The novel “Rhialto the Marvellous” by Jack Vance was published for the first time in 1984. It’s the fourth novel in the cycle of the Dying Earth.
In the 21st Aeon, a group of magicians formed a partnership through which they can better protect their interests. The members of this group take their inspiration from the great magicians of the past Aeons but compared to them in some ways they’re little more than amateurs. Those new wizards have enormous powers but they’re not at the level of their predecessors.
Rhialto, called the “Marvellous” for his reputation as a dandy, is one of the wizards who make up this association. He and his colleagues have to use their powers and their cunning to defend themselves against threats ancient and modern, external but also internal.
“Rhialto the Marvellous” is actually a collection containing three independent stories that have as protagonists a group of magicians and in particular Rhialto. They live in the 21st Aeon, in the Earth’s very distant future when the Sun is at the end of its life.
The science of that time are indistinguishable from magic and apart from some vague reference to the scientific basis the stories of “Rhialto the Marvellous” are definitely fantasy.
Rhialto and his fellow magicians have enormous powers but there are still potential threats against them so they formed an association to protect their interests. Rhialto generally is aloof, enough to be considered arrogant by his colleagues, enjoying life in the company of beautiful women.
Despite their enormous powers, those wizards often behave in a childish and petty way, quarreling and and praking each other. They tend to be arrogant because they have access to many spells to defend themselves and attack anyone who threatens them but if they perceive the possibility of a serious danger they can become cowards.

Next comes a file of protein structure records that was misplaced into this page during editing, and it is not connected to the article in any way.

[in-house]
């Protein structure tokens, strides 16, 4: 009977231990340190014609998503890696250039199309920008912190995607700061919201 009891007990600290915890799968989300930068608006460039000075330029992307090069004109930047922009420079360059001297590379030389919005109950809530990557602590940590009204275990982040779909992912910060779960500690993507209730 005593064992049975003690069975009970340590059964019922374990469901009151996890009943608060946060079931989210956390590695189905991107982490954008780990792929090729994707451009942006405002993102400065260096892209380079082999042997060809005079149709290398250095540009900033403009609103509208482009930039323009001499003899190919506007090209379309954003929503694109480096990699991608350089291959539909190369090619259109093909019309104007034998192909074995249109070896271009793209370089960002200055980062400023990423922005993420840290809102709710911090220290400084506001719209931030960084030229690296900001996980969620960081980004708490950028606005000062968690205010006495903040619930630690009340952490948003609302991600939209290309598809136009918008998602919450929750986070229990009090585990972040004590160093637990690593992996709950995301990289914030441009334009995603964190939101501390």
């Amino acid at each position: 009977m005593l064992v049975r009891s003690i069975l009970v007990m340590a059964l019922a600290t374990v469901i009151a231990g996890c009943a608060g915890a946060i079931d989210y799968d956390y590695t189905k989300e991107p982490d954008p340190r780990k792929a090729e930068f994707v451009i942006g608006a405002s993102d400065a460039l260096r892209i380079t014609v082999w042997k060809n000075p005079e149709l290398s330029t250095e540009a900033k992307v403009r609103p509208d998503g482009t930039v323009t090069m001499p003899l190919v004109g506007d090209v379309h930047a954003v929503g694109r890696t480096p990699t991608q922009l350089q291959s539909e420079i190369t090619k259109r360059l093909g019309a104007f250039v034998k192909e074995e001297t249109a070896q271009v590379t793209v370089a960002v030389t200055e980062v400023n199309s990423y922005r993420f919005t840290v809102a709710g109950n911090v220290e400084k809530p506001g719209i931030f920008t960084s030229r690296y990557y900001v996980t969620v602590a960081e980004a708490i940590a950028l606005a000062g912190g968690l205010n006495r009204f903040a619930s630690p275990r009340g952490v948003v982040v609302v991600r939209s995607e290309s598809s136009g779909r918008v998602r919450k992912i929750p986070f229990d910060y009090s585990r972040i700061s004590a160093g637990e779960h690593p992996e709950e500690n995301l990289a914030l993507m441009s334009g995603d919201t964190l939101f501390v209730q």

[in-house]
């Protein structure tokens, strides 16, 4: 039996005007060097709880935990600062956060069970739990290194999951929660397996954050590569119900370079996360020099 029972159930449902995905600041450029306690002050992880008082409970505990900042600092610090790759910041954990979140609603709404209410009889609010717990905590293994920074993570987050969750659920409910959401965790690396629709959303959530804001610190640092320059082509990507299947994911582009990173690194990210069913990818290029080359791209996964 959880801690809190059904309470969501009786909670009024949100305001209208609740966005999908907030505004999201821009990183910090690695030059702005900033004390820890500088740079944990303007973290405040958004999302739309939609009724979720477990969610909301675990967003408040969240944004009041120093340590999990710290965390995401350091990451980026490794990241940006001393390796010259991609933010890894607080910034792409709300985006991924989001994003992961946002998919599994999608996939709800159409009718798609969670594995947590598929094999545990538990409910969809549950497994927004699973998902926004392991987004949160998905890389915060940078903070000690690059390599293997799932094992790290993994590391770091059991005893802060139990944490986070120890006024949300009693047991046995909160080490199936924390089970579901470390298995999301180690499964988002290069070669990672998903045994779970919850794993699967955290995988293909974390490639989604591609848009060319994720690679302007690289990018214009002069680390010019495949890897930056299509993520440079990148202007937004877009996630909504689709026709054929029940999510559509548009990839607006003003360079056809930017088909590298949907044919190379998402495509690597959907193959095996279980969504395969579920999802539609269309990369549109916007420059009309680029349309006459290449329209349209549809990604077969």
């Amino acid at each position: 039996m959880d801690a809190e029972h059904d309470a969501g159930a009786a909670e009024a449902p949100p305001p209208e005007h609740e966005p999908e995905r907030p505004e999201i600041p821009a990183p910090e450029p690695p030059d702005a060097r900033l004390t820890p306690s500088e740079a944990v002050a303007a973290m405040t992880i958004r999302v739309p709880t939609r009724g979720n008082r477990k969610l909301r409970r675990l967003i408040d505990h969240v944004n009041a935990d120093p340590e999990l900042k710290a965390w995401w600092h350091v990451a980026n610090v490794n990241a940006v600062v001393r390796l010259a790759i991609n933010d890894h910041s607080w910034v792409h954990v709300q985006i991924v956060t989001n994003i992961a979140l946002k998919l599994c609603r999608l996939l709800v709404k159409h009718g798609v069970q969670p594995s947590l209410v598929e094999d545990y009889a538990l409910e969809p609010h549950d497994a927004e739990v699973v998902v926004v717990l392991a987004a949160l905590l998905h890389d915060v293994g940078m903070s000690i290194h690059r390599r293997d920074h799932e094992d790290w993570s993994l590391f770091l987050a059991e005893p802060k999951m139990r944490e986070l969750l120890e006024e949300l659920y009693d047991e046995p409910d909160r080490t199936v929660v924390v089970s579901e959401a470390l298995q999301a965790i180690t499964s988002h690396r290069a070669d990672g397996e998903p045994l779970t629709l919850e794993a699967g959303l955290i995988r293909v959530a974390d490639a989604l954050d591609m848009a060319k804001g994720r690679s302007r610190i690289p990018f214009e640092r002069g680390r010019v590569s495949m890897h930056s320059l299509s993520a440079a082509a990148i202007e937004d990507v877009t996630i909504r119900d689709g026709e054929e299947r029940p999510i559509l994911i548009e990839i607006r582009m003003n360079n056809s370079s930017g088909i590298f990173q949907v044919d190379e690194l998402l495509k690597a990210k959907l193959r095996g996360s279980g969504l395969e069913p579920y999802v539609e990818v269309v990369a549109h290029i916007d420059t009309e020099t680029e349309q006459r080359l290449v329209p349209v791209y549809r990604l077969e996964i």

With the style already shown in the previous stories of the dying Earth cycle, full of sophisticated and archaic terms, sometimes even invented, Jack Vance tells some stories of Rhialto and his fellow magicians as they face external threats but also internal, because within their association there are jealousies that lead to intrigue against their colleagues.
Rhialto isn’t always the absolute protagonist of the stories included in “Rhialto the Marvellous” because he acts in association with his fellow magicians but he tends to be more proactive than them. In one story, Rhialto is the victim of the machinations of his fellow magician Hache-Moncour and must work hard not to fall into disgrace with the other wizards and avoid losing the magic stones sources of many of his powers.
Despite the dramatic basis of the stories that make up “Rhialto the Marvellous”, Jack Vance puts a lot of humor in them so they end up being quite funny and various characters seem ridiculous.
Personally, I found the stories of “Rhialto the Marvellous” overall less good than those of “The Eyes of the Overworld” and its sequel. Rhialto and his fellow magician are decently developed but in my opinion Cugel is unsurpassed, also because he’s the absolute protagonist of his stories.
The fact that Cugel’s stories form a great adventure adds a level of narrative consistency that is lacking in “Rhialto the Marvellous”, which is instead composed of three independent stories.
Obviously, it’s a matter of taste. Personally, I prefer the stories of Cugel, who basically does it all also causing his own misfortune, to those of Rhialto and his fellow magicians, who by comparison are sometimes a bit passive.
Despite some elements that I didn’t find particularly exciting, I think it’s worth reading a novel by Jack Vance, in the case of “Rhialto the Marvelloul” especially for fans of the fantasy genre. However, more than ever, my advice is to read the entire cycle of the Dying Earth.